Public Library Research at TASCHA


Public libraries form a critical foundation of the world’s social infrastructure. With over 400,000 worldwide, they provide spaces and services that aim to uplift individuals and communities. The core goals and values of libraries — free access to knowledge, thought, culture, and information, an informed citizenry, information integrity, and democratic rights, among others — are as critical to society as ever. 

The TASCHA Public Library Initiative aims to generate new ideas for advancing the transformation of public libraries as centers of learning, creativity, and community development. 

The Initiative seeks to spark discoveries by investing in new research directions, provide opportunities for students to gain and apply knowledge in the field, and engage practitioners from inside and outside libraries in the co-creation of new solutions.

We are grateful to the Bill & Melinda Gates Foundation for providing core funding for this initiative.


Open Data

Public libraries invest tremendous effort understanding their communities to develop programs and services responsive to local needs. The growing supply of open data and analytical tools present libraries with new opportunities to learn about their communities at more granular levels, and patrons with additional resources to explore issues for both personal exploration and community development. A common challenge is capacity. Library staff  face numerous challenges in realizing open data’s potential, from data curation and management to utilizing tools and gaining skills. How can libraries leverage open data for planning and decision-making? How can libraries curate collections of open data of value to local communities and build the necessary infrastructure and preservation environments to sustain open data collections?

Libraries in the Global South

Some 70% of the world’s public libraries are in the “Global South,” generally referring to countries with greater socio-economic and political barriers in Latin America, Asia, Africa, and Oceania. Public libraries in these communities face a range of similar challenges, while also offering possibilities for supporting individual and community growth. TASCHA’s research in these regions asks: How can libraries better position themselves as partners in national development plans? How can they meet the range of unique challenges in their communities? How can we understand their current and potential roles outside of Western notions of “development?”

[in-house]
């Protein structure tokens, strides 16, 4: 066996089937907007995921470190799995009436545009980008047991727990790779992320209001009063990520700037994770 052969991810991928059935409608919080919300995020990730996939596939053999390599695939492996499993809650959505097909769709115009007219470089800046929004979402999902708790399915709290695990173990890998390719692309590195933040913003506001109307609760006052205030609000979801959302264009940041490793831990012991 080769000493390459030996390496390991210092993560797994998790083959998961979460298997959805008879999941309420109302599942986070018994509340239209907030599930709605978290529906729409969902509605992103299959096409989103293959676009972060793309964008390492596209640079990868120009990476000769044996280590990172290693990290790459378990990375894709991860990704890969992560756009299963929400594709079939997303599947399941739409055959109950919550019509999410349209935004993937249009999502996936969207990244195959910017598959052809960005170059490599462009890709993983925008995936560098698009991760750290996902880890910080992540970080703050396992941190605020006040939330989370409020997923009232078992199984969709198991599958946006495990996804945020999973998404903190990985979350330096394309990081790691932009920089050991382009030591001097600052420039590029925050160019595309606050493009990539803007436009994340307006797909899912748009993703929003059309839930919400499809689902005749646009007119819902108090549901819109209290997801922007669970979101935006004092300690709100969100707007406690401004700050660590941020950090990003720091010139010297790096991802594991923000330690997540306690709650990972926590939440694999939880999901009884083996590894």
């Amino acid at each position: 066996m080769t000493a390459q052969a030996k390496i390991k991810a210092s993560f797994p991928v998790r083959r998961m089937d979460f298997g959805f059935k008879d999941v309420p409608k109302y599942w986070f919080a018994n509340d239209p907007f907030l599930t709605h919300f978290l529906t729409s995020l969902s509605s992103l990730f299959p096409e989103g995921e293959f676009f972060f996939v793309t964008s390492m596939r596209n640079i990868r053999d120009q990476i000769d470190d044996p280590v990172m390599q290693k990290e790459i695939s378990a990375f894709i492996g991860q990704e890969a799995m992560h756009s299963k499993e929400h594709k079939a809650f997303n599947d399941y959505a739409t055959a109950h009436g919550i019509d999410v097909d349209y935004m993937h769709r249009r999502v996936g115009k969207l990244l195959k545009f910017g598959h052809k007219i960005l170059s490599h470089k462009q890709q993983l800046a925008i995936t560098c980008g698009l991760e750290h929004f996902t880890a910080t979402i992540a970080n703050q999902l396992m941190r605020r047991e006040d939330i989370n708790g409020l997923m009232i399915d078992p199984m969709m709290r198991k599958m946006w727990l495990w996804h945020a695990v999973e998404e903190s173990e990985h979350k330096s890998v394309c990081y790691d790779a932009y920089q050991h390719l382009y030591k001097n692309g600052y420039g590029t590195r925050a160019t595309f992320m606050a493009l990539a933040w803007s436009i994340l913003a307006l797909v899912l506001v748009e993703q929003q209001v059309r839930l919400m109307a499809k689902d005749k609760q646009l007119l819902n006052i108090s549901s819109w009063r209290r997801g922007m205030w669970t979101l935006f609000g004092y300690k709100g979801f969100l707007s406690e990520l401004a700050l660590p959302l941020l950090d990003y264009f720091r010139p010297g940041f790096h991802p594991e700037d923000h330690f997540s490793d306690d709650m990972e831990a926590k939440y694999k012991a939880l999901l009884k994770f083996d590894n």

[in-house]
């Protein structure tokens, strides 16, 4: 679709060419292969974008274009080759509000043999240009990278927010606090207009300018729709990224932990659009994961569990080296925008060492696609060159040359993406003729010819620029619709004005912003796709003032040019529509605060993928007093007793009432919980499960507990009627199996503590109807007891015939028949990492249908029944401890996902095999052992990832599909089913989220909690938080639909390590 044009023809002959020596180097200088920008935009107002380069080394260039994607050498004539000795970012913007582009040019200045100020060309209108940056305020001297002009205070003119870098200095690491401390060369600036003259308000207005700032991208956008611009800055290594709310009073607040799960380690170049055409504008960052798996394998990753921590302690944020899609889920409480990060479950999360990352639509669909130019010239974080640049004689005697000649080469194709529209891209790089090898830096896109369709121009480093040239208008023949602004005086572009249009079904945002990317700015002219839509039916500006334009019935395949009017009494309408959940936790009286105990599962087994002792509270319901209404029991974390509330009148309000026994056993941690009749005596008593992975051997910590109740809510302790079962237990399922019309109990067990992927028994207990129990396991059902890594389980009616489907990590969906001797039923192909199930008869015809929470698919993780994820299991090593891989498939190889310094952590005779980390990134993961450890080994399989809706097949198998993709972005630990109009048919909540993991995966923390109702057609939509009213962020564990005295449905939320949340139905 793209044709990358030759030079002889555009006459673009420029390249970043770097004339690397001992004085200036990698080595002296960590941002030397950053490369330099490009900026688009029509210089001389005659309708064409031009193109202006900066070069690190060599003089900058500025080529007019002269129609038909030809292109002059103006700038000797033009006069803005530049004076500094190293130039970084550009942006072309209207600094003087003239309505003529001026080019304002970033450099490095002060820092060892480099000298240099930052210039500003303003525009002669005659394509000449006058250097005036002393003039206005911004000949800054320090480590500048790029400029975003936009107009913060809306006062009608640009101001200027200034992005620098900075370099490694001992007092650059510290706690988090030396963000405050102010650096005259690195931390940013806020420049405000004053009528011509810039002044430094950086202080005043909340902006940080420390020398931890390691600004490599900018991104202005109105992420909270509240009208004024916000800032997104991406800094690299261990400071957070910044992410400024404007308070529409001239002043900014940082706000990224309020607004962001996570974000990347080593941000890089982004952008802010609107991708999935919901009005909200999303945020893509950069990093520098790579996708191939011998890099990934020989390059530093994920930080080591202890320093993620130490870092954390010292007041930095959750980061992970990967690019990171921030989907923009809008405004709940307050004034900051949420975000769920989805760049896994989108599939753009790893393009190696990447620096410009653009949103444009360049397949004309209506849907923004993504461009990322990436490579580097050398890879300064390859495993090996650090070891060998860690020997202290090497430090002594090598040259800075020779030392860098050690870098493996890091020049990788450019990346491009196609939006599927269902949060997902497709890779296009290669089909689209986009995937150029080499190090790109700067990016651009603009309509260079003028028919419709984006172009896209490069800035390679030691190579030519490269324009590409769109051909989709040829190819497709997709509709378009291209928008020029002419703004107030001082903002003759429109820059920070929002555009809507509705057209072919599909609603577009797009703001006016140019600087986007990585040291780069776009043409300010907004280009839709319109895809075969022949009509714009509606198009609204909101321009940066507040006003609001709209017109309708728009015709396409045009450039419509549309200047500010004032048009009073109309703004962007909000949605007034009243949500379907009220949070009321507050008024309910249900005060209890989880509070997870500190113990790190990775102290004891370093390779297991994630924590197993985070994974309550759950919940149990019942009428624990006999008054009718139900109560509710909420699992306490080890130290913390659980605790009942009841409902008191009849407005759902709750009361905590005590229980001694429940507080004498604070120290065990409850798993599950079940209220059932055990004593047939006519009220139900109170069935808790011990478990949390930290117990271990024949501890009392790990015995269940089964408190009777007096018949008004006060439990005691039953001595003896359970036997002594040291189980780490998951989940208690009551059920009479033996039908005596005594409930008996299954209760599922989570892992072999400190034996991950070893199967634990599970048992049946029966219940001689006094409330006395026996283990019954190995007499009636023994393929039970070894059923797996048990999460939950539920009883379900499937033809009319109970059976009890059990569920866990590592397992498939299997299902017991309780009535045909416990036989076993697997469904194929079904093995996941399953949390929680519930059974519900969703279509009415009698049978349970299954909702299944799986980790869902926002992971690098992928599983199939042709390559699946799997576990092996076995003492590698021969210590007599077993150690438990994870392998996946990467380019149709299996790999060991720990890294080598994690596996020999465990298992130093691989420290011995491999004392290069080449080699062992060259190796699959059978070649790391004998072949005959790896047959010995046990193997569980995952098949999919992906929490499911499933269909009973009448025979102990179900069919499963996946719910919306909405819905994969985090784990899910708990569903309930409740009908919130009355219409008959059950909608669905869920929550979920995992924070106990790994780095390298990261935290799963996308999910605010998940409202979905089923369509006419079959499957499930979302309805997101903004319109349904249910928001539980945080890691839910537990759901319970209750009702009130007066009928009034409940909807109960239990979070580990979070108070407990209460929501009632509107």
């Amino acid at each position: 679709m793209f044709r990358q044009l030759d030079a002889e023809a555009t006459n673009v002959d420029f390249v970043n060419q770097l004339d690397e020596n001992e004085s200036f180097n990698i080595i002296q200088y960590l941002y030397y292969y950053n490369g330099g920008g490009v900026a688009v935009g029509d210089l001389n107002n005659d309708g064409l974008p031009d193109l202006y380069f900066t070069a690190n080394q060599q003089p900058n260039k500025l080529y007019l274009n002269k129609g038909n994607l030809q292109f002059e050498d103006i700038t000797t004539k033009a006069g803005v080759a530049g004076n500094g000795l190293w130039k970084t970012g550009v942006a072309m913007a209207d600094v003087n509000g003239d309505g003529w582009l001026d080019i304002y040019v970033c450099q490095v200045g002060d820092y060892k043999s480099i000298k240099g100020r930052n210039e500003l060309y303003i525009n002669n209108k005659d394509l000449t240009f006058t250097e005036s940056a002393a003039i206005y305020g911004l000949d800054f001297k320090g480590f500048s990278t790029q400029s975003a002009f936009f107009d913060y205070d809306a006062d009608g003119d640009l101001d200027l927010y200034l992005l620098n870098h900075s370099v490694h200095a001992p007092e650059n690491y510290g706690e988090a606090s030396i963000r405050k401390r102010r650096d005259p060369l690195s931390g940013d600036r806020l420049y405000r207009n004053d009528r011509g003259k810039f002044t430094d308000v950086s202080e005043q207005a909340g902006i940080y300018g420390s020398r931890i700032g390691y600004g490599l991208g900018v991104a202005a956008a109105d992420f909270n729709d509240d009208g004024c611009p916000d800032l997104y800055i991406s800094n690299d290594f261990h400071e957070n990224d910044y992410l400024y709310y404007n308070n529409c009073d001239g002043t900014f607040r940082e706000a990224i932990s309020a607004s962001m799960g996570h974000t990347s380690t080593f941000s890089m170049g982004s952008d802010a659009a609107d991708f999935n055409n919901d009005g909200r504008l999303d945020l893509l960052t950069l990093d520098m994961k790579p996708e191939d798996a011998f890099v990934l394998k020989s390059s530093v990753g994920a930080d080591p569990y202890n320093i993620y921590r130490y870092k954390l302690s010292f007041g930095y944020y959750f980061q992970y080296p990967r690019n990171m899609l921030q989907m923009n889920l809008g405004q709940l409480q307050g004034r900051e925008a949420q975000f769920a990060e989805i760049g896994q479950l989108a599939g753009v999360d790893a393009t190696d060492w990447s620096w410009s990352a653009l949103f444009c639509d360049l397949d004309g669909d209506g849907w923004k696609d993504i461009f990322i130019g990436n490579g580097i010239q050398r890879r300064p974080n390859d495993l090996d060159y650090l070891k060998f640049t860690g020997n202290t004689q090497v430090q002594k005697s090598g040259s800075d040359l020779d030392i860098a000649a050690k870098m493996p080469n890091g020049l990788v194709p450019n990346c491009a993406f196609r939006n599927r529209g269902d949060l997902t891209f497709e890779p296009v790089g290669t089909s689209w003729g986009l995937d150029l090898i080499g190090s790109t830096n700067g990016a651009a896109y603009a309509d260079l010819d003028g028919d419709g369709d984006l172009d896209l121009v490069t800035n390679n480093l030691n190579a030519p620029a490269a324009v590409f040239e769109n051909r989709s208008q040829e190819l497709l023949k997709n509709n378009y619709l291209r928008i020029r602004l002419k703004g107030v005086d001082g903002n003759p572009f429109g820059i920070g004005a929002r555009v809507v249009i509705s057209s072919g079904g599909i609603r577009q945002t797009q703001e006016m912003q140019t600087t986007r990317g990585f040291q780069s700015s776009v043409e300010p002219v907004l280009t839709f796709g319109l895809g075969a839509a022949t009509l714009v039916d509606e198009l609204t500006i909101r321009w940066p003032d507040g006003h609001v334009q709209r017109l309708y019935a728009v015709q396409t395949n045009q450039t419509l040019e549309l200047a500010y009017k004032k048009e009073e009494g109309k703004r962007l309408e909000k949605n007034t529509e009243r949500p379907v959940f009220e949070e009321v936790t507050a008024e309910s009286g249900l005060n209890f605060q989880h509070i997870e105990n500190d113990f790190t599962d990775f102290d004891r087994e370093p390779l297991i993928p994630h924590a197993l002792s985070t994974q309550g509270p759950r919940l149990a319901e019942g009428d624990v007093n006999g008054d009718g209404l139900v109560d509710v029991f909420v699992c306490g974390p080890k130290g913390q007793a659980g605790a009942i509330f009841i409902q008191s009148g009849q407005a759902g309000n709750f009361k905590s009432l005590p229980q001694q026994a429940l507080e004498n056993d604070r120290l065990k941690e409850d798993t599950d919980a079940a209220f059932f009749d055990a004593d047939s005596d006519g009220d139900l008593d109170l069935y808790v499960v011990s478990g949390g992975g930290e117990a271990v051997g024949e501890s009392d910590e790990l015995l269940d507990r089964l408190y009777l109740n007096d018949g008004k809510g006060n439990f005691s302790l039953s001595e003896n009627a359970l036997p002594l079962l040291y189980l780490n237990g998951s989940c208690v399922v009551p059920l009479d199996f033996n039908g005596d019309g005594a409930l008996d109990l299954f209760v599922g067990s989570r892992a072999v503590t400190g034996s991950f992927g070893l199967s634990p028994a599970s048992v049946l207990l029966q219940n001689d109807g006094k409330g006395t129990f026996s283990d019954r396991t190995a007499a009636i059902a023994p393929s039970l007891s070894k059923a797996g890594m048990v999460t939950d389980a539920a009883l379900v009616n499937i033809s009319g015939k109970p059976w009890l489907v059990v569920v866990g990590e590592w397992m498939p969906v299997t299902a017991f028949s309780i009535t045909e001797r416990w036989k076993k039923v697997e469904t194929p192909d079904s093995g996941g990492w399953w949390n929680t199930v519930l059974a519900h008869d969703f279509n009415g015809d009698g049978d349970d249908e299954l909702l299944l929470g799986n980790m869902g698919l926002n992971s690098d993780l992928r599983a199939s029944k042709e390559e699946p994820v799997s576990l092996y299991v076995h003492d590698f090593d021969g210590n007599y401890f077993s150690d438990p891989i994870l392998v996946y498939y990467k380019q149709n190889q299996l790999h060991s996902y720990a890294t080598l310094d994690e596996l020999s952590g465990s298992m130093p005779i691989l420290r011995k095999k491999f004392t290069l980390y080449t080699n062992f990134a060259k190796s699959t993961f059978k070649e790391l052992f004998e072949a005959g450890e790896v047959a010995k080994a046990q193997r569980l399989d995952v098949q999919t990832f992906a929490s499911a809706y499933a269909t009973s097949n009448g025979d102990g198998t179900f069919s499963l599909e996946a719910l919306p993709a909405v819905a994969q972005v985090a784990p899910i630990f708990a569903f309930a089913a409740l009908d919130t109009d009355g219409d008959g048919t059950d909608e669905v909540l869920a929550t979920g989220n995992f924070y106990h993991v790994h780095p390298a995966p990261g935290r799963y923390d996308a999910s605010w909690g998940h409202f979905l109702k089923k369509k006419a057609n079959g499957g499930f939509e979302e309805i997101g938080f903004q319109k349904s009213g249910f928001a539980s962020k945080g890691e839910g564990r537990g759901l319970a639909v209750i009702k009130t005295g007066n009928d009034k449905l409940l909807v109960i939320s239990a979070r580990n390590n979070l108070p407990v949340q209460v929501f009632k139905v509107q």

Misinformation has emerged as a foundational threat to society. It also represents a challenge to the core goals of librarianship — from ensuring the integrity of information to promoting an informed citizenry. At the same time, libraries have unique assets: high levels of trust, information professionals, and community presence. What types of new programs and services are needed to address the complexities of misinformation? How can information literacy theory and practice be updated to account for the ways in which misinformation flows and targets individuals? How can libraries combat misinformation narratives at local levels? TASCHA’s misinformation research is undertaken in partnership with the Center for an Informed Public.

Civic Engagement

The civic health of the world is in peril. In the U.S. and many other countries trust in institutions is declining, political and ideological polarization is increasing, social cohesion is eroding, and information echo chambers are expanding. While public libraries have a long history of supporting civic engagement, the forces of societal and technological change have created new challenges. How can libraries integrate their physical and digital assets to provide new opportunities for civic engagement? How can libraries design programs that support the interests and aspirations of youth?

Digital Equity

Public libraries have a strong role in advancing digital equity in their communities. What began as the provision of computers and internet access for public use has evolved into a wider range of initiatives. The COVID-19 pandemic has brought the importance of digital equity into stark relief, revealing vast disparities in digital access and skills in resource poor and rich countries alike. How can libraries build on the provision of public internet access to achieve more ambitious equity goals? How can libraries keep pace with constantly evolving technologies when providing digital skills training?

Inclusive Data

As data increasingly becomes key to driving policy design, programs, and decision-making, many communities continue to be marginalized and/or underrepresented in datasets. As the COVID pandemic has further revealed, data on race, ethnicity, gender, and other intersectional factors is not widely available rendering many programs and actions insufficient to equitably address the realities of many communities. Inclusive data processes are central to building more equitable responses to address systemic barriers impacting diverse communities. Libraries can be important catalysts in these efforts. How can public libraries engage and support underserved communities in creating more inclusive data about the effects of COVID-19? How can inclusive data practices lead to better solutions for social problems? How can public libraries incorporate inclusive data practices in its open data, citizen science and data literacy programs?

Public library programming in the pandemic: returning to normal or shaping a new normal (special topic)

The COVID-19 pandemic affected public libraries across the U.S. How did libraries respond? What changes to programming were successful? Through longitudinal interviews with 20 public libraries across Washington State and analysis of public library survey data, this project seeks to provide insights on the ways in which public libraries can offer programs in a post-pandemic era.

TASCHA Public Libraries Initiative